Why would it have to be suited to human existence? As I stated in the other similar thread, this is about awareness... not about humanity. What ever being is aware and "born" would be suitable for rebirth.
     
  5. Nick the Pilot

    Nick the Pilot Well-Known Member

    Joined:
    Feb 19, 2007
    Messages:
    3,833
    Likes Received:
    68
    Reincarnation and rebirth do not mean the same thing. Buddhists do not believe in a soul, and they use the word "rebirth" to emphasize the idea that "something" reincarnates but it is not a soul. Buddists are the only people who distinguish reincarnation and rebirth. (Buddhists use the word "rebirth" to emphasize that they are different from people who believe in a soul.)

    If an atomic war destroyed all life on earth we would probably wait for physical evolution to start all over again, and we would wait millions of years for another race of human bodies to appear that we could then "be reborn" into. But more likely, there would be two or three people left who would survive, and they would eventually repopulate the world. Once the radiation disappeared in thousands or millions of years, we would pick up where we left off.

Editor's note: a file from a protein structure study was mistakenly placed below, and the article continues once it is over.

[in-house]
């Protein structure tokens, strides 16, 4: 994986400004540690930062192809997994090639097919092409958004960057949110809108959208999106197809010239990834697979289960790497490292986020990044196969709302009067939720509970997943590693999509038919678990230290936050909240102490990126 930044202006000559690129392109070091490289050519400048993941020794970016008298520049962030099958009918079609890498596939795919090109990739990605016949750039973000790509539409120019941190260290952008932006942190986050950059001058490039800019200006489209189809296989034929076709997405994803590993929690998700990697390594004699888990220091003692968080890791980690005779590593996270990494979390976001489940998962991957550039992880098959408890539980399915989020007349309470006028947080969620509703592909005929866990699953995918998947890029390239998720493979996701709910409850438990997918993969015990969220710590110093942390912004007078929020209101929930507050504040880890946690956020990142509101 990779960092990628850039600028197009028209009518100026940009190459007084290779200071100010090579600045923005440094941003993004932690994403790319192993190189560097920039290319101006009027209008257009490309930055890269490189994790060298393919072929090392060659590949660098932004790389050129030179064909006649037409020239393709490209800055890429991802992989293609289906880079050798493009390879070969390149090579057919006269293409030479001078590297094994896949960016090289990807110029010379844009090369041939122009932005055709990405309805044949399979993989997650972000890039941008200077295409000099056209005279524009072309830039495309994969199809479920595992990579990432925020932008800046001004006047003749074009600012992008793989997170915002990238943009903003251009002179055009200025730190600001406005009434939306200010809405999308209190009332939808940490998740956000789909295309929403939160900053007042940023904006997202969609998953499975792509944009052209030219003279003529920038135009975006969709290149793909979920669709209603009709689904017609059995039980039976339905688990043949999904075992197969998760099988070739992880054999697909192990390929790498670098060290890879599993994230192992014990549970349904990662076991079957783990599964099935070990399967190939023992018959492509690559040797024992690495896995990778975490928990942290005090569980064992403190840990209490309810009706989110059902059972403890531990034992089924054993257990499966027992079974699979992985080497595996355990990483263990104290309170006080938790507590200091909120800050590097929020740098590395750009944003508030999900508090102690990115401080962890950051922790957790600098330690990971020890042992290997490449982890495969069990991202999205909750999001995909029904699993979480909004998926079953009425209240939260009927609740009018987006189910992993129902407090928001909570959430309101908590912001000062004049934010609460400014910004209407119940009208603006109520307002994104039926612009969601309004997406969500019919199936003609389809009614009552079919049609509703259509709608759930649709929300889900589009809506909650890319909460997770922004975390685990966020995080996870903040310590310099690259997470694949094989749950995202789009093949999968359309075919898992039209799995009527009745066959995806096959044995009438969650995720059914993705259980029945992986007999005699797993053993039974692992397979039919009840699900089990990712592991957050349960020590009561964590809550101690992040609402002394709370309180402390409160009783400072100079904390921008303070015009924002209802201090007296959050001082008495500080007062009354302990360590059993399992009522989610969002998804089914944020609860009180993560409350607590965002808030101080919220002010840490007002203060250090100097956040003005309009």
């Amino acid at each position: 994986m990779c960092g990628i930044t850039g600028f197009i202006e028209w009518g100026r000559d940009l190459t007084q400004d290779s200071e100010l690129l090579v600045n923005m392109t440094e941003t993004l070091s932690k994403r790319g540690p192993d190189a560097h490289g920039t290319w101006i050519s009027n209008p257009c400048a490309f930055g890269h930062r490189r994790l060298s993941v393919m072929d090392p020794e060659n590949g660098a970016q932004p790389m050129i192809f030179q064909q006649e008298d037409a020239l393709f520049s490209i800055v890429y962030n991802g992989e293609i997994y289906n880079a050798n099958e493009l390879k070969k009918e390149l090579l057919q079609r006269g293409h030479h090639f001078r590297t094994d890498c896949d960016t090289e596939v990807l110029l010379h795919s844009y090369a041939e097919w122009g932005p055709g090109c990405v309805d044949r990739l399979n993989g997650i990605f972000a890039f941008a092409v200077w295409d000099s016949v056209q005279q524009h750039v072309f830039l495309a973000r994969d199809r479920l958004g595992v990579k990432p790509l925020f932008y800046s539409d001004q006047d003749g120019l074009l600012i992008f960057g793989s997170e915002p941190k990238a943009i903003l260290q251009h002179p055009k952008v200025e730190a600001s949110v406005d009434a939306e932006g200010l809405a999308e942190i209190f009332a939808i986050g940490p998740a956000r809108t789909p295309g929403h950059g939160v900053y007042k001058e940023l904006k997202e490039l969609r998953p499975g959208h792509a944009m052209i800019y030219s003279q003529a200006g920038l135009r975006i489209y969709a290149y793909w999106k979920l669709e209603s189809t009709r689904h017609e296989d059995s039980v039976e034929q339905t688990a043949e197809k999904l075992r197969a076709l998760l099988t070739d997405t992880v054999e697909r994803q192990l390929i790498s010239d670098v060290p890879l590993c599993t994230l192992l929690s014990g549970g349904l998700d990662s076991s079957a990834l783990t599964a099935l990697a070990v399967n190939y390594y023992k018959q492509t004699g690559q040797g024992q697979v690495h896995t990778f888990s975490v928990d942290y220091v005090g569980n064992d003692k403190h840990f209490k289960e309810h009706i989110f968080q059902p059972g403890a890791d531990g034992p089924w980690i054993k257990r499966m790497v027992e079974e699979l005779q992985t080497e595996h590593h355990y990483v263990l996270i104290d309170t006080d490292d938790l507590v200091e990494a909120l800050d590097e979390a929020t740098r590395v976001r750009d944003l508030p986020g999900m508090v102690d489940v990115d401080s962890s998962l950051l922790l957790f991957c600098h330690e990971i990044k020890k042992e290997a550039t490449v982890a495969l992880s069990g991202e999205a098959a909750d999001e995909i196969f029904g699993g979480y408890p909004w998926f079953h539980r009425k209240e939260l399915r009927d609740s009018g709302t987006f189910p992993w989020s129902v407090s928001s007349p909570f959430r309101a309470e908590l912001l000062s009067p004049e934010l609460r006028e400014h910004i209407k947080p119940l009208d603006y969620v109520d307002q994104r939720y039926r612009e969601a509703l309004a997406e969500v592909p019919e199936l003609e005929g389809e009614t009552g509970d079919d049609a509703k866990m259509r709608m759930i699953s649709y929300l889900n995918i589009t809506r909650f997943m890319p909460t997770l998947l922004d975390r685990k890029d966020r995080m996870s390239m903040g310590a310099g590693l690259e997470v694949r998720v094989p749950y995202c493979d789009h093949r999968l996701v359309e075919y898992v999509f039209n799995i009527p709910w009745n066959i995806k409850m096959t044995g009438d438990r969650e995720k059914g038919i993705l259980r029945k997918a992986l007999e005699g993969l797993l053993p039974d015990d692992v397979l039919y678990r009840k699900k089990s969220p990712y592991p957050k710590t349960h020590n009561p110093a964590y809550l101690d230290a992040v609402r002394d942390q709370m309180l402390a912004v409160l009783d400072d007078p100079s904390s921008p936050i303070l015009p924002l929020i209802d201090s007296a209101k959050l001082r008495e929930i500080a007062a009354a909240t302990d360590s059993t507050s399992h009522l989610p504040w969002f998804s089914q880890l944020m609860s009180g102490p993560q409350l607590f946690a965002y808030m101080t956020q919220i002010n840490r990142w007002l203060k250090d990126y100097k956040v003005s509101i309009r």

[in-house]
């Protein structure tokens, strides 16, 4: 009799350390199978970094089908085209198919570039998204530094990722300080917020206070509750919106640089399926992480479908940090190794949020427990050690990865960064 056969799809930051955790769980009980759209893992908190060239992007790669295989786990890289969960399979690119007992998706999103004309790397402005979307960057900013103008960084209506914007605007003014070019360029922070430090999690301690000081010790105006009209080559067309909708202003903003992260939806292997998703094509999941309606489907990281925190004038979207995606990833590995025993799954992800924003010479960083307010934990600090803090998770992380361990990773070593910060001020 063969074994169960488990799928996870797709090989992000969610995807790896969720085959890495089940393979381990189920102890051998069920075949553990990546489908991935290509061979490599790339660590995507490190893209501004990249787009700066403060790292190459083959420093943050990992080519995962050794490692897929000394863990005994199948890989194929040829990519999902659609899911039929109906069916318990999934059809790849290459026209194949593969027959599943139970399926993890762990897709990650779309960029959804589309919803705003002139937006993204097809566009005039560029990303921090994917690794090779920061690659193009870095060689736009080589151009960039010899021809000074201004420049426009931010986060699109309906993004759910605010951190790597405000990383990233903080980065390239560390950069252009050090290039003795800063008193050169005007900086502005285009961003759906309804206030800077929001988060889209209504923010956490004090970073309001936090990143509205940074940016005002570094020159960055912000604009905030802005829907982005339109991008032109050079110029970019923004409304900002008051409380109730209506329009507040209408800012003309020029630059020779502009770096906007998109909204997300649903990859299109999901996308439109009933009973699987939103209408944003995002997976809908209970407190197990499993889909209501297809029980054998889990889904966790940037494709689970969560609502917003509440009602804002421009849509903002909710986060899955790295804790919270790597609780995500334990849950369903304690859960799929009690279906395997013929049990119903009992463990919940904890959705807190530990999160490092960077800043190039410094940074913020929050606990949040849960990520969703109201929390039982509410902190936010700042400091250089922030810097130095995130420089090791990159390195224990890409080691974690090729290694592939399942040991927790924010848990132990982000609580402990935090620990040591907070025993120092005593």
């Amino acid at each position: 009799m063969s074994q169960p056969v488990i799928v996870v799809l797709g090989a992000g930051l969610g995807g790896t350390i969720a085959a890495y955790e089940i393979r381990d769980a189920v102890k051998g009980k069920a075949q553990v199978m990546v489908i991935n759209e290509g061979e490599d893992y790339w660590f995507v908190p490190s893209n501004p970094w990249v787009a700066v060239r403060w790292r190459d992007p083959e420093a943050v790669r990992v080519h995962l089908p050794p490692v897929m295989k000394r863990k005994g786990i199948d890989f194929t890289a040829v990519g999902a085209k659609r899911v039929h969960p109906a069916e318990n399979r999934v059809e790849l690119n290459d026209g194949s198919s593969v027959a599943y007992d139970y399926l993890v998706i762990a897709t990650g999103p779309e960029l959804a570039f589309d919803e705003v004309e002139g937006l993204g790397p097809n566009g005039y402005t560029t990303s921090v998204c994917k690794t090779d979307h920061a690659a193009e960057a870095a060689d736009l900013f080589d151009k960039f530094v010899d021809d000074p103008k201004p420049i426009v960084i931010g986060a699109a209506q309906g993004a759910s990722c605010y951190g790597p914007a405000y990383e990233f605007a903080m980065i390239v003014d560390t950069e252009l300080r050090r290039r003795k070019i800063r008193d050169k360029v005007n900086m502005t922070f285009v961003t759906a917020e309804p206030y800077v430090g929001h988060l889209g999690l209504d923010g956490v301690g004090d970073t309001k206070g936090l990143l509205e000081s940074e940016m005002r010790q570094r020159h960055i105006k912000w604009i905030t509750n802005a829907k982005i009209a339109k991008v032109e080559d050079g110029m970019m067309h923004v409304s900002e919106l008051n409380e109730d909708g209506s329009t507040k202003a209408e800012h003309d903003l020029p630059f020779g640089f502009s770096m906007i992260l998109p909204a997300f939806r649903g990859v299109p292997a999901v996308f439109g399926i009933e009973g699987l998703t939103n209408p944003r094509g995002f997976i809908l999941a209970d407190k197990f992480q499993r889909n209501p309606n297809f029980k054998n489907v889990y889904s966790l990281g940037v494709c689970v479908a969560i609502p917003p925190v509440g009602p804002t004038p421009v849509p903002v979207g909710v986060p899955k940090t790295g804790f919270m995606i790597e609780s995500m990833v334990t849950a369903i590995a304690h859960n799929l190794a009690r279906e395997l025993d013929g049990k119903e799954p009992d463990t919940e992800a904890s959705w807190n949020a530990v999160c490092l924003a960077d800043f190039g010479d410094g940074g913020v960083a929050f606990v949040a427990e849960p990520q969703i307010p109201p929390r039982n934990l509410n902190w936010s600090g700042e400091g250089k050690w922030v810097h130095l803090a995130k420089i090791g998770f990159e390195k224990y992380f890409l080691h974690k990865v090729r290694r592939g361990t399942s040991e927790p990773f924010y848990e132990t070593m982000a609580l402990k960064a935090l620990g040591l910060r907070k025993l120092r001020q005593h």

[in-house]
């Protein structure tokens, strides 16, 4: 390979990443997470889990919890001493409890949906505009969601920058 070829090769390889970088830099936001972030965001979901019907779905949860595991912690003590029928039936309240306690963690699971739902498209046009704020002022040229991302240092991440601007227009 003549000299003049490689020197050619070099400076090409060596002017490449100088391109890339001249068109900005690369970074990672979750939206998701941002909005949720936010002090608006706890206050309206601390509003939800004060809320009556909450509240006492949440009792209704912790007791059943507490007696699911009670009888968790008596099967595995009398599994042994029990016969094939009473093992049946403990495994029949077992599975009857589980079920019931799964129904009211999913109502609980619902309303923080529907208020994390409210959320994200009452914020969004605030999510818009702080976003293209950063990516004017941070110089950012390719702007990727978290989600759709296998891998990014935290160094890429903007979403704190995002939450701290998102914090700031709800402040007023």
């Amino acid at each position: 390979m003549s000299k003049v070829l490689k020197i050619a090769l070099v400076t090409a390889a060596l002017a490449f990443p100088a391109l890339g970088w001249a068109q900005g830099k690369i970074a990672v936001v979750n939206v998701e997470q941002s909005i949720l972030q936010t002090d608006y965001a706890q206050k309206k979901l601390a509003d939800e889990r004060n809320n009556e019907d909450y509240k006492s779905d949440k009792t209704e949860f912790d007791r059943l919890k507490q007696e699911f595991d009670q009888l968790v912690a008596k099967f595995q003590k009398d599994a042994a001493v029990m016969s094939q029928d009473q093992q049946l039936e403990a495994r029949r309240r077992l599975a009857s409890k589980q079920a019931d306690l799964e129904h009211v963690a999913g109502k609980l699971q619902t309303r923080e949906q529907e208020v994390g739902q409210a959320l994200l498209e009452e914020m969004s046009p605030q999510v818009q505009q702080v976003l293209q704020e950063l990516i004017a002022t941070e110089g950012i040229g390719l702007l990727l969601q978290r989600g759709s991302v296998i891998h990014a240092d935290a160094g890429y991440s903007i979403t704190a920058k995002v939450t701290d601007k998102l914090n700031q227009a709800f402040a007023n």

6. citizenzen

    citizenzen Custom User Title

    Joined:
    Dec 13, 2008
    Messages:
    3,231
    Likes Received:
    2
    Thanks for clarifying.

    I didn't realize that reincarnation implied a soul. :eek:
     
  7. Nick the Pilot

    Nick the Pilot Well-Known Member

    Joined:
    Feb 19, 2007
    Messages:
    3,833
    Likes Received:
    68
    "I didn't realize that reincarnation implied a soul."

    --> Yes. This is why Buddhists say rebirth instead of reincarnation.
     
  8. citizenzen

    citizenzen Custom User Title

    Joined:
    Dec 13, 2008
    Messages:
    3,231
    Likes Received:
    2
    I don't know about that. Why not be born into a being of similar karma on another planet? I don't see any reason we have to be bound to the Earth.
     
  9. Nick the Pilot

    Nick the Pilot Well-Known Member

    Joined:
    Feb 19, 2007
    Messages:
    3,833
    Likes Received:
    68
    CZ,

    It is a fascinating question. Who knows?
     
  10. intrepidlover

    intrepidlover Melchizedek

    Joined:
    Nov 24, 2006
    Messages:
    126
    Likes Received:
    0
    Christians who believe in one life only, love to use this argument (countless incarnations) to discredit Buddhism.
    In the event that there were no human bodies, I guess they could inhabit the bodies of aliens, or perhaps cockroaches, as these small creatures are considered most likely to survive a cataclysmic event.